This is one of my favorite quotations. As far as I know the author is anonymous, and this poem is inscribed on the base of a sun dial at a University.
The shadow by my finger cast
Divides the future from the past:
Before it, sleeps the unborn hour,
In darkness, and beyond thy power.
Behind its unreturning line,
The vanished hour, no longer thine:
One hour alone is in thy hands,-
The NOW on which the shadow stands.
The reason I’m sharing this today is that I’ve had a sort of time warp jump illustrated to me in my life, perhaps in a way, a very external one, that few people will experience.
It’s been over ten years since I’ve done a film or TV. I have no regrets. I’m so glad I took the time to be with my girls, and there’s no question that the theatre I did in that time has made me twice the actress I was before, but what an interesting thing to see myself on film again with a decade jump.
Now, forty to fifty is a big leap, and Scream at the Devil is far from a Vanity piece. You don’t play a woman tortured by schizophrenia with full make up and fake eyelashes. Not if you want any kind of reality, and I certainly did. Actually, I’m fifty-two now, so call it a dozen years. And I look different. I’m in good shape, but I have cellulite, and a few more pounds. I have the same cheekbones, but the skin is a big looser around my mouth. My eyes crinkle when I smile, and let’s face it, extreme emotion is seldom physically flattering.
And I’m all right with that. Of course, editing is a strange process, you can, and often have to, change the tempo of scenes, choose shots that make the scene work or fit into the other actor’s improvised lines, it’s not anything like choosing the best still photos from your vacation or head shot shoot. What I’m hoping for here is a performance that moves those who see it, and that honors the suffering of those affected by crushing mental illness and chemical imbalance.
I know, though I don’t care all that much, that people will judge my appearance in this film, and compare it to my much younger self. Why? I don’t know. I suppose as actors and performers and even as a people, we have allowed judgement of physicality and age to so infect our perceptions that even the judged have bought into it.
Big mistake. And here’s why. I don’t care how young you are, how beautiful, how sexy, or how much you place your self-value in those traits, you will age. And I wish for you the same joy in it that I have found.
I’ve never been happier, or felt more beautiful. It makes me so sad when I see women who are in their fifties still trying to sell themselves as ‘sexy.’ Not that they aren’t, of course, they are, but it’s a different sexy, it’s a confident, feeling sexual and contented on the inside instead of counting on others feeling that you are what you want to be.
Does that make sense? Once when I was in an intensive scene study class, a very attractive blonde young actress was struggling to do a scene from “Cat on a Hot Tin Roof,” and the coach was trying to get her to embrace Maggie’s sultry, seething sexuality, but she just coudn’t. Finally I said, “I can help her!”
David, the coach, looked at me and said, “Fine, Shari Shattuck wants to tell someone how to play sexy. Please, yes, be my guest.”
Instead of speaking up in front of everyone, I left my seat, went down to the stage and whispered in her ear, “It’s not about ‘acting’ sexy, it’s about feeling turned on, feeling sexual.”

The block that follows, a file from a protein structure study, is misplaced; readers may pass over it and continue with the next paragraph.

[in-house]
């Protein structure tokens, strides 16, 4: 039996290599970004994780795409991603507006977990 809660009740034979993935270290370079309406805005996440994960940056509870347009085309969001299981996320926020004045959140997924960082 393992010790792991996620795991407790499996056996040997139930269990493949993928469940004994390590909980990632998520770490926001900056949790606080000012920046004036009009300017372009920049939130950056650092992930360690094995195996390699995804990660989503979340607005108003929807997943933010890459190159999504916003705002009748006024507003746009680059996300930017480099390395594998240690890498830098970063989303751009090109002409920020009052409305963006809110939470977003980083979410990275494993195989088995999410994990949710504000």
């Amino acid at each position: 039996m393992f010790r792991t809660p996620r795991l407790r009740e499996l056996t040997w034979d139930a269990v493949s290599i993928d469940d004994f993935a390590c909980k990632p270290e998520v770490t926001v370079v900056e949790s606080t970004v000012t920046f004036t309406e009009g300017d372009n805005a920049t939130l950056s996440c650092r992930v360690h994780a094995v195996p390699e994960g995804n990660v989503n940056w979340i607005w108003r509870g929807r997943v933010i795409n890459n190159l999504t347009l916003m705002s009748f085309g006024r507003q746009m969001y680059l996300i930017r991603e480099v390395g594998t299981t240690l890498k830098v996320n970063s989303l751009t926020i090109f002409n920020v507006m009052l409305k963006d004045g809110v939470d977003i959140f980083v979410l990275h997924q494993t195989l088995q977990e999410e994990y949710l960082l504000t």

She nodded, started the scene again and virtually slithered over furniture and the actor playing Brick like a cat in heat.
David turned to me and said, “What the f*ck did you say?”
I just winked at the actress and said, “It’s a secret.”
But it’s not, or it shouldn’t be. Ladies, gentlemen, embrace your age, be the best you can be, and smile at the fact that the twenty-somethings will get more attention than you. That’s okay, it’s a relief really, to stop being thrown into the arena of physical competition. Don’t let anyone do that to you anymore, and don’t, please, I’m begging you, do it to yourself.
I’m very excited about my life now. I’m calmer and happier, and more fulfilled and focused than ever before. I have as much, maybe more energy than I did in my twenties, I am so much better at dividing my time and knowing what I want and who I want to spend my time with. What a gift!
Take that gift, reach out and grab it. Unwrap it and smile and rejoice. The gift of now, the culmination of all your work, realizations, epiphanies, emotional growth, and wisdom.
Who could ask for anything more?
With love and contentment,
Shari. June 30th, 2013.
3 thoughts on “The Now on which the Shadow Stands.”
A beautiful blog, Shari. You’ve heard from me before. I’m your fan from your Ashley days on the Y&R. Your comments can also ring true for males if they’d only wake up to themselves. I’m now in my late 70’s and, in an attempt to “find” the real me I’ve been living all these years, I recently completed a book on my childhood years–from birth to age 13. What an eye-opener! I discovered when my present-day personality began, even my sexual orientation (yes, at age 3-1/2!!!). I’d so love to share it with you. But reading your blog just now lifted me. Happy Fourth!
Hello Joseph and thank you! Yes,personal psychology is not only fun, but the only way to understand what controls us. I did mean for this blog to apply to men and women, I think it’s the same thing, and men are beginning to be objectified as much as women these days. I’m sure you are a fabulous seventy, and I thank you so much for contacting me!! Joy to you! Shari
Wonderful Shari. What a fine woman you’ve become.